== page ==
If you are a consumer of threat intel and you found your provider listed in this post, time to look around at what intelligence said provider is providing and if it really is of true value.

The bottom line of the entire post is validation is key to success and leveraging actionable intelligence is not only about technical validation but also about the validation of sources in general.

The Nitty-Gritty Full Fledged Details

The original repository contained four canary tokens, one in the PoC.exe binary, one in the CVE-2020-1350.exe binary, one in the README.PDF and one in the repository

If you want to read more and see the data from that initial experiment see the blog post below:

HoneyPoC: The fallout data after I trolled the Internet...
Following on from a pretty funny post, comes some raw data analysis for the data nerds out there. CVE-2020-1350 honeypoc fallout!

The original proof of concept was for SIGRED (CVE-2020-1350), however following that I released two more through my GitHub, once burned twice shy:

  1. - Original HoneyPoC
  2. - Second PoC released for Exchange CVE
  3. - Third HoneyPoC released for PulseSecure VPN exploit

They are all still pretty highly ranked when you search for the CVE followed by an exploit and alas none of them were legitimate exploit code. They are all part of an accidental research project that has grown a lot since I initially trolled the internet with CVE-2020-1350 HoneyPoC.

Since writing this blog post I have renamed the projects to clearly label them as HoneyPoC so hopefully, folks won't run them but alas folks will run anything without reading sadly.

Case and point I released a project on GitHub a few months ago and tweeted about it:


54 unique IPs cloned the repo down and a further 40 executions from non-sandbox IPs. I did however get some interesting output from some researchers who reversed the binary and sent additional headers for testing which was cool. Granted the executions were likely folks who follow me on Github and Twitter messing around but still interesting metrics.

GitHub - ZephrFish/DoNotRunMe
Contribute to ZephrFish/DoNotRunMe development by creating an account on GitHub.


Originally the HoneyPoC was created as a bit of a joke and a semi-social experiment. However it quickly grew into a long term research project and upon releasing three HoneyPoC GitHub repositories via the manual process of repo creation and upload, I had a discussion with a few folks and I decided to automate both distribution and collection of results to see what the output would look like at scale when lots of CVE PoCs with legitimate-looking descriptions started to appear on GitHub.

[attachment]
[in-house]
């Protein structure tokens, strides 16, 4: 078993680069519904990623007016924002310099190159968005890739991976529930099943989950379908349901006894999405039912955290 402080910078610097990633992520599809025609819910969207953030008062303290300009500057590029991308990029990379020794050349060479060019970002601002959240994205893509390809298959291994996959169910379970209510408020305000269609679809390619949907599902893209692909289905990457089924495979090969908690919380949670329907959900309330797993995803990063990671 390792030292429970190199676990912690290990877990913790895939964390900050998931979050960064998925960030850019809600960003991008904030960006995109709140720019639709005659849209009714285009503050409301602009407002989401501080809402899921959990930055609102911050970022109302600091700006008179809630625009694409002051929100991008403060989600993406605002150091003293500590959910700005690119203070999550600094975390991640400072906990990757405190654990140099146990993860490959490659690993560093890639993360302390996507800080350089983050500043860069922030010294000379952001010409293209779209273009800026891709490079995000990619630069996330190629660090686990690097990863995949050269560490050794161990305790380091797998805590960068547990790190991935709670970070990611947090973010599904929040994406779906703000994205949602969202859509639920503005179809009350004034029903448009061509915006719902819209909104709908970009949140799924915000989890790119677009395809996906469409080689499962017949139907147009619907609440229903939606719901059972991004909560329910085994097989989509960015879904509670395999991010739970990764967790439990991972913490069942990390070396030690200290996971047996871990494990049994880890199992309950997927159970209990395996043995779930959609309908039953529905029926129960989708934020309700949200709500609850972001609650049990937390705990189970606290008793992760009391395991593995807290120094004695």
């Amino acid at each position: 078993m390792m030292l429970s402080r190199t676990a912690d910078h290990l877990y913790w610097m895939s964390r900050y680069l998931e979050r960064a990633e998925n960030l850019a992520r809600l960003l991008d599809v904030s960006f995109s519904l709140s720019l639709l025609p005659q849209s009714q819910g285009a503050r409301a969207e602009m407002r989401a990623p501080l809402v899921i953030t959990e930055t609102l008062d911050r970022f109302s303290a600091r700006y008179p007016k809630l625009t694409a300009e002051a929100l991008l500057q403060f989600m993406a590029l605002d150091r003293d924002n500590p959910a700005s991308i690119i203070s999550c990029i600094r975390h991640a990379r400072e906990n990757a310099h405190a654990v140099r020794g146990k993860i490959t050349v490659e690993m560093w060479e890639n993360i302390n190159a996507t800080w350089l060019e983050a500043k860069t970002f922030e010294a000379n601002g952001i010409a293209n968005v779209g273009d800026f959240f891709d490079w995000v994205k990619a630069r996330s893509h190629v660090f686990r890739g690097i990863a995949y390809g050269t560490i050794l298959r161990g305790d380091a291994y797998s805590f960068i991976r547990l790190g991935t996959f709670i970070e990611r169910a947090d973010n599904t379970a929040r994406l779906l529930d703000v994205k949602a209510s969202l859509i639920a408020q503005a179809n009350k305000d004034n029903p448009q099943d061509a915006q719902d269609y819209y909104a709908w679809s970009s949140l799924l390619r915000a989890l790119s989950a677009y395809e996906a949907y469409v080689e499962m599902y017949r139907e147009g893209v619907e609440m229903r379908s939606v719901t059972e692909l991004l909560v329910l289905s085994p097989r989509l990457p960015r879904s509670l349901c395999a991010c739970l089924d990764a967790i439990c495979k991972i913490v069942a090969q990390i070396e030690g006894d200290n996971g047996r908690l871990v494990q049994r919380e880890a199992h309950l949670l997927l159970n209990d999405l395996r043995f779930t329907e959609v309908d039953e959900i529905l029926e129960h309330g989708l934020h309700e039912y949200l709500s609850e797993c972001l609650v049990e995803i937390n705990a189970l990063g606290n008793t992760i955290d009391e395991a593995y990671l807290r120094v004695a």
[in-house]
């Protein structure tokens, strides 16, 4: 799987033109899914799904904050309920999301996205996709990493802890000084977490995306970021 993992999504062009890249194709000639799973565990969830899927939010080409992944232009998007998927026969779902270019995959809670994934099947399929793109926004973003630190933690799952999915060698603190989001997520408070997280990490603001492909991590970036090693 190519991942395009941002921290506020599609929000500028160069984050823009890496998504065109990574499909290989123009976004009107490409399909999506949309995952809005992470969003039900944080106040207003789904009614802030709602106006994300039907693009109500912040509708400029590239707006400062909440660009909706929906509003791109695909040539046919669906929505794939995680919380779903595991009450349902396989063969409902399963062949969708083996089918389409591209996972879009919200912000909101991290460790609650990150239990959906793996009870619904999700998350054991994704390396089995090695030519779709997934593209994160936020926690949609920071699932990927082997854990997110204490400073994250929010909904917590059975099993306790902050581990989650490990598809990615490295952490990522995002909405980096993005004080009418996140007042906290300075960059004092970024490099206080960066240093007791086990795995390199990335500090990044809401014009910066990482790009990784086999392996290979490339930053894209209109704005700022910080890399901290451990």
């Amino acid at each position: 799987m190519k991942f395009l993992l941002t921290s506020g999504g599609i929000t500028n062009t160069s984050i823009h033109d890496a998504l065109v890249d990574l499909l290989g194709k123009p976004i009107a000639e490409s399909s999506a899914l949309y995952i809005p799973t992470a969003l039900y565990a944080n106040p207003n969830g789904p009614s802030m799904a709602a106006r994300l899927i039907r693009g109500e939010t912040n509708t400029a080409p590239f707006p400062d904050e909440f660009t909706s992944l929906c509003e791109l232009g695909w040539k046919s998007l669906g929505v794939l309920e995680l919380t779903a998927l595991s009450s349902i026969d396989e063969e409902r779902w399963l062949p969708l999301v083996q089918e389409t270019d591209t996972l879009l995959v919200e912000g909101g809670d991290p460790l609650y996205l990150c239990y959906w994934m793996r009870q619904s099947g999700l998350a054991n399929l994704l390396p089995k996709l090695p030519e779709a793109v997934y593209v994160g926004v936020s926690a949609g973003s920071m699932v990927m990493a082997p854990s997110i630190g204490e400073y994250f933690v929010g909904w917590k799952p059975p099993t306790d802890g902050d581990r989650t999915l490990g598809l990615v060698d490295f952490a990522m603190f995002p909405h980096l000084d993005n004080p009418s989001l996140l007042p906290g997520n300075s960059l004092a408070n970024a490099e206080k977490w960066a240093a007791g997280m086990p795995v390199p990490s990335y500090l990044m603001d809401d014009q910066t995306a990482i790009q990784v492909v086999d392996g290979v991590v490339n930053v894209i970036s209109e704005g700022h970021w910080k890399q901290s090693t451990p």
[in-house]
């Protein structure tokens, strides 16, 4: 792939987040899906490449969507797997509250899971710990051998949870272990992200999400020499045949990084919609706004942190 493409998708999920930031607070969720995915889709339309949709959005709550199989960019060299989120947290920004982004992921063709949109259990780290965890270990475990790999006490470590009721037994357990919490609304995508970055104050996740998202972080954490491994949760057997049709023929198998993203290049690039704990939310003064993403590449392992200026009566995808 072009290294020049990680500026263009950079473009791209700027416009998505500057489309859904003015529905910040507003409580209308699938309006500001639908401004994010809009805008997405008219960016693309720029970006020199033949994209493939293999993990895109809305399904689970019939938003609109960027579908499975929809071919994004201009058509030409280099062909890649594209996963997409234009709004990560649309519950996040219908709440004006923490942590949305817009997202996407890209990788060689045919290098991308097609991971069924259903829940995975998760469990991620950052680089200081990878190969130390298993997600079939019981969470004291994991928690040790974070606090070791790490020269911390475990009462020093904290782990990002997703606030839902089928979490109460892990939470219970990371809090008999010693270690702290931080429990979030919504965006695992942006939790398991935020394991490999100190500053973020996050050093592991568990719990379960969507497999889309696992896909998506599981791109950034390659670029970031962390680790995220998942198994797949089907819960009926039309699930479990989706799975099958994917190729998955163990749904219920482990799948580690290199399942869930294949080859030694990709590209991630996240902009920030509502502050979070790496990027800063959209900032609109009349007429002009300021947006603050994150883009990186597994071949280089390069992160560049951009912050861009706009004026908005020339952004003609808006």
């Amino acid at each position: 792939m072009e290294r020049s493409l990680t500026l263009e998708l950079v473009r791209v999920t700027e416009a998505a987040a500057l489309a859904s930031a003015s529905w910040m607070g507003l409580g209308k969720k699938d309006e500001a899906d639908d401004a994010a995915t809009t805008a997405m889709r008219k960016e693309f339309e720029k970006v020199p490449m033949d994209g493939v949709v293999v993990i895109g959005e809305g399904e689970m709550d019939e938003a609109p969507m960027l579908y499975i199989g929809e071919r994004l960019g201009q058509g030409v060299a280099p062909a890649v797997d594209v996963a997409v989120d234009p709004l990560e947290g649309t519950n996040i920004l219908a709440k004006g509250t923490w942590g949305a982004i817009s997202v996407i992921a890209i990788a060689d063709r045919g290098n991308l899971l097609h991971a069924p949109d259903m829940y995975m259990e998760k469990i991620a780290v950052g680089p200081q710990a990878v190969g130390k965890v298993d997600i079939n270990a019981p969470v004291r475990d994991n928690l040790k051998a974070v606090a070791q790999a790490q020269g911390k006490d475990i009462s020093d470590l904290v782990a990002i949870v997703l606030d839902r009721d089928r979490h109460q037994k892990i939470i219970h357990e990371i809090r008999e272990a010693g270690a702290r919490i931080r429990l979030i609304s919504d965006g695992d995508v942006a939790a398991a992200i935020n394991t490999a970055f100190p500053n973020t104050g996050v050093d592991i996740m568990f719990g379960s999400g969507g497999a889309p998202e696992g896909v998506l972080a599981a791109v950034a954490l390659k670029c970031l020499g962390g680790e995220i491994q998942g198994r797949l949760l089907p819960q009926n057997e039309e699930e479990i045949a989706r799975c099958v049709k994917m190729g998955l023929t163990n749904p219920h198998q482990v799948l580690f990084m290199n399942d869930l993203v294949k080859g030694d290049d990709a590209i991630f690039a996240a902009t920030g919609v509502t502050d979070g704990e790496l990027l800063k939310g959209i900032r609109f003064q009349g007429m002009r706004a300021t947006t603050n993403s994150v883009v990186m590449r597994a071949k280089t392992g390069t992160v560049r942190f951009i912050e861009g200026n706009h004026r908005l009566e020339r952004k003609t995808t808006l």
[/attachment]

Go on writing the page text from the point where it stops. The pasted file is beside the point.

It was originally a combination of Kevin Beaumont and others that suggested I try this based on this tweet (and yes I got a lot of initial hate because folks love to hate in this industry).

I built out some infrastructure and started automating the code for the creation of proofs of concepts. I automated creation in a variety of steps but started out prototyping the proof of concept and how I wanted to template it. Initially, it started as a raw git repo with some binaries uploaded. However as I learned more about the ares library I built out the templates to suit and built more legit repos with instructions, descriptions and info around the CVE.

AutoPoC - Automated Chaos and Distributed Disinformation as a Service (DDaaS)

Taking all of the information gathered from the first, second and third HoneyPoC repositories combined with the idea of automating it. I set out to create a framework for the automated creation of proofs of concepts based on every CVE released in a period of time. The AutoPoC framework went through several iterations before I settled on the perfect formula for the creation and with help from a few folks, the code was streamlined and deployed.

The sole reason for building this at this stage was to see how easy it would be to create a distributed disinformation campaign at scale and via an anonymous GitHub or set of accounts that would not be directly attributed to me thus have more believability(because I'm not the boy who cried Proof of Concept). A feat I will not get over for a while, which instils distrust in binaries and PoCs released from now on from me which I am cool with.

How Does it Work?

The AutoPoC project itself is built from templates and automated polling via the ares library, the process for PoC creation works as follows:

  1. Stage 1: Poll CVEs from the Ares library which references to pull CVE IDs and then drop them into a list to iterate through and create canary tokens and instances for each CVE pulled.
  2. Stage 2a: Create Git Repo and Push updates to Repo from templated files, creation from supplied environmental variables. In its final form, the script pulls various environmental variables from a .cred file like below:
        "CANARY_API_URL" : "",
        "GITHUB_TOKEN" : "TOKEN",
        "PASTE_API_KEY" : "TOKEN",
        "EMAIL_TO" : "RECIPIENT",
        "EMAIL_PASSWORD" : "PWD",
  1. Stage 2b: Email User(me in this case) alert that new repo has been created, document the Repo Link, Pastebin link, CVEID and CanaryToken ID. Each template has variables to pre-fill and email content can be customised easily within the script.